New Zealand has posted its biggest ever trade surplus for the month of February as Chinese demand for local primary products continued to soar.
The trade surplus was $NZ818 million ($A769.16 million) in February, from a revised $NZ286m surplus in January, and almost twice the $NZ432m surplus a year earlier, according to Statistics New Zealand.
The annual trade balance was a surplus of $NZ649m, or 1.3 per cent of exports.
Economists polled by Reuters were expecting a monthly surplus of $NZ600m and an annual surplus of $NZ490m.
Exports climbed 17 per cent to $4.56 billion, for an annual increase of 7.6 per cent to $NZ49.43b.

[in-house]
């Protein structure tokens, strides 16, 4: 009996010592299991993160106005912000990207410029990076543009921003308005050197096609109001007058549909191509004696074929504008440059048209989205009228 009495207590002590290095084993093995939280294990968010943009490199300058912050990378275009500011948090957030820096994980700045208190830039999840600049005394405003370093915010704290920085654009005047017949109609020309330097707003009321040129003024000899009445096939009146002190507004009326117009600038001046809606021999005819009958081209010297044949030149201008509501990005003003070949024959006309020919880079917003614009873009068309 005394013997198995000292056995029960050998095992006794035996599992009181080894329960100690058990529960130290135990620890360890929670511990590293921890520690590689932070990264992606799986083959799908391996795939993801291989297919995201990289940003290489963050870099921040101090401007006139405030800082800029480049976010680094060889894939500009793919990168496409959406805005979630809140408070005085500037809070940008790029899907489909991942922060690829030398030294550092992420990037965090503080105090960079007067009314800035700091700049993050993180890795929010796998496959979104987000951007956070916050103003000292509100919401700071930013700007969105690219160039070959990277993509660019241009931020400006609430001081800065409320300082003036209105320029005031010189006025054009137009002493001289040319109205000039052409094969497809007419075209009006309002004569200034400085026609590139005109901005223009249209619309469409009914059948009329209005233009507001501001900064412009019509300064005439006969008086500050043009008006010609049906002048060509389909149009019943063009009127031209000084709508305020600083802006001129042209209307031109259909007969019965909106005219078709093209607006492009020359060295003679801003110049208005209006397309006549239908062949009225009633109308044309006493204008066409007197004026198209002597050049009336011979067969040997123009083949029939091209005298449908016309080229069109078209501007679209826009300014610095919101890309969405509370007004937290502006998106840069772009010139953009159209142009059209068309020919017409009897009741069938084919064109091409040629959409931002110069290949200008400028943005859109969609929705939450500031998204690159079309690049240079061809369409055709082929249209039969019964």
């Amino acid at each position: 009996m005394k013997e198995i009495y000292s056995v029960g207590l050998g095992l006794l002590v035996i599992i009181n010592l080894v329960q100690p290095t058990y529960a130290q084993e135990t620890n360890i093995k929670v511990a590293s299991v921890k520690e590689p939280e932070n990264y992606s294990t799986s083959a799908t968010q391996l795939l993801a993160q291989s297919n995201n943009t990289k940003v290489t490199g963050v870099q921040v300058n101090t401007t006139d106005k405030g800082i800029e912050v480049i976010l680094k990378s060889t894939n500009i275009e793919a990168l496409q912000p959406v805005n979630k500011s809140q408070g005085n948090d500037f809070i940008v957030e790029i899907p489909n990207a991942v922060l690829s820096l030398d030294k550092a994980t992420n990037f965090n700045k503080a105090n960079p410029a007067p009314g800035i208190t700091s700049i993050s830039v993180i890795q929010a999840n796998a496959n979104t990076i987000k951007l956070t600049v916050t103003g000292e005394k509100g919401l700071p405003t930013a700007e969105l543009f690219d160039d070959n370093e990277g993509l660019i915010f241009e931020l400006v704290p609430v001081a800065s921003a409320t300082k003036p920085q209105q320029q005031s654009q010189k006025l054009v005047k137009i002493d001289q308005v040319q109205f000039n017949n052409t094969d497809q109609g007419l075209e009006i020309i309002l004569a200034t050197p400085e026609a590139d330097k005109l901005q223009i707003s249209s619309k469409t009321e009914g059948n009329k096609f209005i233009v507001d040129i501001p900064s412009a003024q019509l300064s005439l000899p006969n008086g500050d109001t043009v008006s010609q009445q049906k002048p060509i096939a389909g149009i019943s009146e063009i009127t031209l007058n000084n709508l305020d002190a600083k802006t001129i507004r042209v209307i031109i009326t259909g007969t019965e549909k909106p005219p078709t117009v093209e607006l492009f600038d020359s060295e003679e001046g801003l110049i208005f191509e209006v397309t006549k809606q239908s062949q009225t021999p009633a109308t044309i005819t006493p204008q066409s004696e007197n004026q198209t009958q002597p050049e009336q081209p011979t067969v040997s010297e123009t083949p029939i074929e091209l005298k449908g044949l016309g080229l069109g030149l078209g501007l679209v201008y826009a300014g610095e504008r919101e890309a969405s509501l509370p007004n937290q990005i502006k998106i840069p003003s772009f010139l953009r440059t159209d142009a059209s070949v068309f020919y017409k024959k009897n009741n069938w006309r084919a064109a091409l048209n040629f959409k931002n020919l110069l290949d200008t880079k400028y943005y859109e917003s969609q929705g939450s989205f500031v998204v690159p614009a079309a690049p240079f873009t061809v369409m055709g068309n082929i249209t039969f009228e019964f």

That was underpinned by China, with exports to the world’s second-biggest economy up 49 per cent to $NZ1.17b in February, for a 53 per cent annual gain to $NZ10.93b, or 22 per cent of all exports.
Imports from China rose 0.7 per cent to $NZ647m in February, and advanced an annual 6.3 per cent to $NZ8.3b.
Sales into China were led by whole milk powder, pine logs and sheep meat, with the world’s most populous nation buying about 44 per cent of the New Zealand’s milk powder, butter and cheese exports.
New Zealand’s milk powder, butter and cheese exports rose 38 per cent to $NZ1.57b in February for an annual increase of 26 per cent to $NZ14.45b.
Casein and caseinates edged up one per cent to $NZ100m in the month, and rose 5.8 per cent to $NZ975m in the year. Dairy products accounted for about 31 per cent of the nation’s annual exports.
Imports into New Zealand rose eight per cent to $NZ3.74b in February for an annual increase of 3.7 per cent to $NZ48.78b.